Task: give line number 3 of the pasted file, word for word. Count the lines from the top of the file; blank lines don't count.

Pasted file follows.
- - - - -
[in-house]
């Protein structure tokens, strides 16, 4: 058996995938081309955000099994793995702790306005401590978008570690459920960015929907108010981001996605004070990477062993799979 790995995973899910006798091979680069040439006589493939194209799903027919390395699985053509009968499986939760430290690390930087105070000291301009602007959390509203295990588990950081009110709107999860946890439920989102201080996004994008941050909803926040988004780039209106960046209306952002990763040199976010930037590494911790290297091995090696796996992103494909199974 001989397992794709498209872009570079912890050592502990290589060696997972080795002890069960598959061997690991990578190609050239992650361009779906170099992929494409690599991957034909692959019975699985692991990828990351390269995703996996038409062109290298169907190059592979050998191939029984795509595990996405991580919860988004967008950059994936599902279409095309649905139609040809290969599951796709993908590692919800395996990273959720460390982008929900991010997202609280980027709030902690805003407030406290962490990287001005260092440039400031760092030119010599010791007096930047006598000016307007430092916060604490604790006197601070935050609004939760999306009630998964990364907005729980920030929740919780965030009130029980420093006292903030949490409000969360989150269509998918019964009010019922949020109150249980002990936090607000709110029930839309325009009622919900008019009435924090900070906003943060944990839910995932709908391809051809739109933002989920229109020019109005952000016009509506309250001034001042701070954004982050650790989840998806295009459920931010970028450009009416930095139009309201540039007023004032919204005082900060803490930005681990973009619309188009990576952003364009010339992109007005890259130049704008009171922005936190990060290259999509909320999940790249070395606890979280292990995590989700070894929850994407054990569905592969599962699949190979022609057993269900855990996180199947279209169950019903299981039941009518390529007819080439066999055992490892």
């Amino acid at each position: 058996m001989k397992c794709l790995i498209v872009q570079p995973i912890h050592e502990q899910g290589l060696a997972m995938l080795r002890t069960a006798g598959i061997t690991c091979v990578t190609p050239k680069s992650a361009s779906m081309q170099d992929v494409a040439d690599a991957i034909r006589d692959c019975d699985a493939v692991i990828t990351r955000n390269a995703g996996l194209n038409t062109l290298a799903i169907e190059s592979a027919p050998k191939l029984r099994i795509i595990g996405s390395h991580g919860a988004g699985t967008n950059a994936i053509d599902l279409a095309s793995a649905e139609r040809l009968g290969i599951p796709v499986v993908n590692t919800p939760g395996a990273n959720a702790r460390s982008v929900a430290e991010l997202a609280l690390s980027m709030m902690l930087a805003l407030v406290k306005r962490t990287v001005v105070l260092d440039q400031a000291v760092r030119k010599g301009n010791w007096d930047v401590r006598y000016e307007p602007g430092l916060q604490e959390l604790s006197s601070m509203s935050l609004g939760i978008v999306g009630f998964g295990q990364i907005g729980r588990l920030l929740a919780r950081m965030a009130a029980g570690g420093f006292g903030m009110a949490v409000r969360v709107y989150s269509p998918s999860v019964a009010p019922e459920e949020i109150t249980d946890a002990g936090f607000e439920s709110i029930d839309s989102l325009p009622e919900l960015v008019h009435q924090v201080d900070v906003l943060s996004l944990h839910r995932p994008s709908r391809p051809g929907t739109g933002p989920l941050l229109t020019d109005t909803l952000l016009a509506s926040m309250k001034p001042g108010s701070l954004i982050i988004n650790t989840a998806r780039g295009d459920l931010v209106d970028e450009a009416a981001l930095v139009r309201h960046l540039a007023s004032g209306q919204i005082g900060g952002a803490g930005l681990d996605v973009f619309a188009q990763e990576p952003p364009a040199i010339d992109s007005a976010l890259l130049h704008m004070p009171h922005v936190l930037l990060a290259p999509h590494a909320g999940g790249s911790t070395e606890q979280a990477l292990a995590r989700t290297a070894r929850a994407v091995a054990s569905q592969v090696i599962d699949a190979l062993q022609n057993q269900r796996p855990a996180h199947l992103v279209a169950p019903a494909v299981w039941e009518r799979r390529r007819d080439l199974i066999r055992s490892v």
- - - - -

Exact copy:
């Amino acid at each position: 058996m001989k397992c794709l790995i498209v872009q570079p995973i912890h050592e502990q899910g290589l060696a997972m995938l080795r002890t069960a006798g598959i061997t690991c091979v990578t190609p050239k680069s992650a361009s779906m081309q170099d992929v494409a040439d690599a991957i034909r006589d692959c019975d699985a493939v692991i990828t990351r955000n390269a995703g996996l194209n038409t062109l290298a799903i169907e190059s592979a027919p050998k191939l029984r099994i795509i595990g996405s390395h991580g919860a988004g699985t967008n950059a994936i053509d599902l279409a095309s793995a649905e139609r040809l009968g290969i599951p796709v499986v993908n590692t919800p939760g395996a990273n959720a702790r460390s982008v929900a430290e991010l997202a609280l690390s980027m709030m902690l930087a805003l407030v406290k306005r962490t990287v001005v105070l260092d440039q400031a000291v760092r030119k010599g301009n010791w007096d930047v401590r006598y000016e307007p602007g430092l916060q604490e959390l604790s006197s601070m509203s935050l609004g939760i978008v999306g009630f998964g295990q990364i907005g729980r588990l920030l929740a919780r950081m965030a009130a029980g570690g420093f006292g903030m009110a949490v409000r969360v709107y989150s269509p998918s999860v019964a009010p019922e459920e949020i109150t249980d946890a002990g936090f607000e439920s709110i029930d839309s989102l325009p009622e919900l960015v008019h009435q924090v201080d900070v906003l943060s996004l944990h839910r995932p994008s709908r391809p051809g929907t739109g933002p989920l941050l229109t020019d109005t909803l952000l016009a509506s926040m309250k001034p001042g108010s701070l954004i982050i988004n650790t989840a998806r780039g295009d459920l931010v209106d970028e450009a009416a981001l930095v139009r309201h960046l540039a007023s004032g209306q919204i005082g900060g952002a803490g930005l681990d996605v973009f619309a188009q990763e990576p952003p364009a040199i010339d992109s007005a976010l890259l130049h704008m004070p009171h922005v936190l930037l990060a290259p999509h590494a909320g999940g790249s911790t070395e606890q979280a990477l292990a995590r989700t290297a070894r929850a994407v091995a054990s569905q592969v090696i599962d699949a190979l062993q022609n057993q269900r796996p855990a996180h199947l992103v279209a169950p019903a494909v299981w039941e009518r799979r390529r007819d080439l199974i066999r055992s490892v």